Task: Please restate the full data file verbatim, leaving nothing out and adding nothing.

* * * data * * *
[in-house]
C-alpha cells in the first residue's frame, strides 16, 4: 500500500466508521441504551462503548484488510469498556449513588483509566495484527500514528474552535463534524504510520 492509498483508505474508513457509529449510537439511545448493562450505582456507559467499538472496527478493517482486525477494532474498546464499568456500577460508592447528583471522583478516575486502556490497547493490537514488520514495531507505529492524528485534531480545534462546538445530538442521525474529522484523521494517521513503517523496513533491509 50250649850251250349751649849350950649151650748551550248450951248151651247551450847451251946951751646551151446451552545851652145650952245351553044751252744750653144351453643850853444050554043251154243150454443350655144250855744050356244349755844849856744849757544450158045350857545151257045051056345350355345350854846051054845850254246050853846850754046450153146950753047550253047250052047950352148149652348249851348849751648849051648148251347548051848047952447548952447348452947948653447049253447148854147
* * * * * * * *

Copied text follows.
[in-house]
C-alpha cells in the first residue's frame, strides 16, 4: 500500500466508521441504551462503548484488510469498556449513588483509566495484527500514528474552535463534524504510520 492509498483508505474508513457509529449510537439511545448493562450505582456507559467499538472496527478493517482486525477494532474498546464499568456500577460508592447528583471522583478516575486502556490497547493490537514488520514495531507505529492524528485534531480545534462546538445530538442521525474529522484523521494517521513503517523496513533491509 50250649850251250349751649849350950649151650748551550248450951248151651247551450847451251946951751646551151446451552545851652145650952245351553044751252744750653144351453643850853444050554043251154243150454443350655144250855744050356244349755844849856744849757544450158045350857545151257045051056345350355345350854846051054845850254246050853846850754046450153146950753047550253047250052047950352148149652348249851348849751648849051648148251347548051848047952447548952447348452947948653447049253447148854147